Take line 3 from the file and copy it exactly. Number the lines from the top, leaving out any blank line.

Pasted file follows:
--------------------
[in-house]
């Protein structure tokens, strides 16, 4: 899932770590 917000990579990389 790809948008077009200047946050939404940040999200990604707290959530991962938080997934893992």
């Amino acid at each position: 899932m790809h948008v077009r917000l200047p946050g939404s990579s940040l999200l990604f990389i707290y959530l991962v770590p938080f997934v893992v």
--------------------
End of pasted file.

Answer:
């Amino acid at each position: 899932m790809h948008v077009r917000l200047p946050g939404s990579s940040l999200l990604f990389i707290y959530l991962v770590p938080f997934v893992v």